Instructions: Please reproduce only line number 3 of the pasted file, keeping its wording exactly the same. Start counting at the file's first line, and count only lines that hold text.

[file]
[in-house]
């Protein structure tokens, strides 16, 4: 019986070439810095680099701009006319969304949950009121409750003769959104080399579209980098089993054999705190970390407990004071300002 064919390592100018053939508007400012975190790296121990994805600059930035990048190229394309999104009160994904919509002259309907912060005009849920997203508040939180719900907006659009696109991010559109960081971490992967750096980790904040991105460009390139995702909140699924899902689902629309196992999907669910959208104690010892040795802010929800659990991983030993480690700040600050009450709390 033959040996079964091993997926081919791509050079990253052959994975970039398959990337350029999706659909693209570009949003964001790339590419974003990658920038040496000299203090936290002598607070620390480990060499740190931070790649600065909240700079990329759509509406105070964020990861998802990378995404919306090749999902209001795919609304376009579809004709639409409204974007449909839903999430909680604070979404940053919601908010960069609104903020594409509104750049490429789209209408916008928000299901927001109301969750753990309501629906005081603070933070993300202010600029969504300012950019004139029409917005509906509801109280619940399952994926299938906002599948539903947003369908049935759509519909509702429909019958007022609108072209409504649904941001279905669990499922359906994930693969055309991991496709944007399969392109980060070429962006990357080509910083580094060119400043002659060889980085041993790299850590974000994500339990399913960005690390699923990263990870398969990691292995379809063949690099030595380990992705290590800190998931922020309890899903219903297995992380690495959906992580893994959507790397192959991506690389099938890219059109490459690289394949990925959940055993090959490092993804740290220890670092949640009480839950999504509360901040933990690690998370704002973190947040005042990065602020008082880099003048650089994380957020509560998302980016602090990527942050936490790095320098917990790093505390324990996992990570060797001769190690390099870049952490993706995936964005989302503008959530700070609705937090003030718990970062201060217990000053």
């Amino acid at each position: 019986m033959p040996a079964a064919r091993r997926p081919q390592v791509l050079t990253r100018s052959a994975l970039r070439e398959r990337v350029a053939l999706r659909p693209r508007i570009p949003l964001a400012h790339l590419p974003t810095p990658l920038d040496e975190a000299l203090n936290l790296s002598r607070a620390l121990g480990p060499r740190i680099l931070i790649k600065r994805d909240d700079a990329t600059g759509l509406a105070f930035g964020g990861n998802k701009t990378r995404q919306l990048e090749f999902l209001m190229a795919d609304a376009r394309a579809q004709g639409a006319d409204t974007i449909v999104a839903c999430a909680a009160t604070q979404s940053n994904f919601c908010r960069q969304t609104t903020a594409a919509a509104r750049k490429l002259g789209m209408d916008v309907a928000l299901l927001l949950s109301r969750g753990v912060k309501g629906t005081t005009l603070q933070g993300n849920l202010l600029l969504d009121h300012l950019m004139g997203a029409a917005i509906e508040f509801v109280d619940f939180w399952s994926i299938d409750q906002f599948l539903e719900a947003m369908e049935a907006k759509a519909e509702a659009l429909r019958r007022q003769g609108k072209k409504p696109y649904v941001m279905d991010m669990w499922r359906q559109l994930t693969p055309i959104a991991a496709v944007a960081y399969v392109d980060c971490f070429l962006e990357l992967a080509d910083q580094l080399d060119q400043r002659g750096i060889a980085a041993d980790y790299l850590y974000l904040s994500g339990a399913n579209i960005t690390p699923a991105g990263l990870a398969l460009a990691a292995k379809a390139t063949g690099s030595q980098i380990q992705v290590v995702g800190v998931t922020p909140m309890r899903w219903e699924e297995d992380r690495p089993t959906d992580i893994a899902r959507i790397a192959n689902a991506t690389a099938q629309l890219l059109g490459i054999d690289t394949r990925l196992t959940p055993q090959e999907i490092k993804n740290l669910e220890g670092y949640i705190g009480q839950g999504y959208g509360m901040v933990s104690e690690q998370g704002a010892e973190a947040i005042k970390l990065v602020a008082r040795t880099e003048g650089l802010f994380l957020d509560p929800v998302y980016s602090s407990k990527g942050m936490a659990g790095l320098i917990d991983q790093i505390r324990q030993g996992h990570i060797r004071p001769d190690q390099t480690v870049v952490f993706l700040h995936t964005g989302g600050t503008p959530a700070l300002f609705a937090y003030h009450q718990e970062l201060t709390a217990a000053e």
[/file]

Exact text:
């Amino acid at each position: 019986m033959p040996a079964a064919r091993r997926p081919q390592v791509l050079t990253r100018s052959a994975l970039r070439e398959r990337v350029a053939l999706r659909p693209r508007i570009p949003l964001a400012h790339l590419p974003t810095p990658l920038d040496e975190a000299l203090n936290l790296s002598r607070a620390l121990g480990p060499r740190i680099l931070i790649k600065r994805d909240d700079a990329t600059g759509l509406a105070f930035g964020g990861n998802k701009t990378r995404q919306l990048e090749f999902l209001m190229a795919d609304a376009r394309a579809q004709g639409a006319d409204t974007i449909v999104a839903c999430a909680a009160t604070q979404s940053n994904f919601c908010r960069q969304t609104t903020a594409a919509a509104r750049k490429l002259g789209m209408d916008v309907a928000l299901l927001l949950s109301r969750g753990v912060k309501g629906t005081t005009l603070q933070g993300n849920l202010l600029l969504d009121h300012l950019m004139g997203a029409a917005i509906e508040f509801v109280d619940f939180w399952s994926i299938d409750q906002f599948l539903e719900a947003m369908e049935a907006k759509a519909e509702a659009l429909r019958r007022q003769g609108k072209k409504p696109y649904v941001m279905d991010m669990w499922r359906q559109l994930t693969p055309i959104a991991a496709v944007a960081y399969v392109d980060c971490f070429l962006e990357l992967a080509d910083q580094l080399d060119q400043r002659g750096i060889a980085a041993d980790y790299l850590y974000l904040s994500g339990a399913n579209i960005t690390p699923a991105g990263l990870a398969l460009a990691a292995k379809a390139t063949g690099s030595q980098i380990q992705v290590v995702g800190v998931t922020p909140m309890r899903w219903e699924e297995d992380r690495p089993t959906d992580i893994a899902r959507i790397a192959n689902a991506t690389a099938q629309l890219l059109g490459i054999d690289t394949r990925l196992t959940p055993q090959e999907i490092k993804n740290l669910e220890g670092y949640i705190g009480q839950g999504y959208g509360m901040v933990s104690e690690q998370g704002a010892e973190a947040i005042k970390l990065v602020a008082r040795t880099e003048g650089l802010f994380l957020d509560p929800v998302y980016s602090s407990k990527g942050m936490a659990g790095l320098i917990d991983q790093i505390r324990q030993g996992h990570i060797r004071p001769d190690q390099t480690v870049v952490f993706l700040h995936t964005g989302g600050t503008p959530a700070l300002f609705a937090y003030h009450q718990e970062l201060t709390a217990a000053e």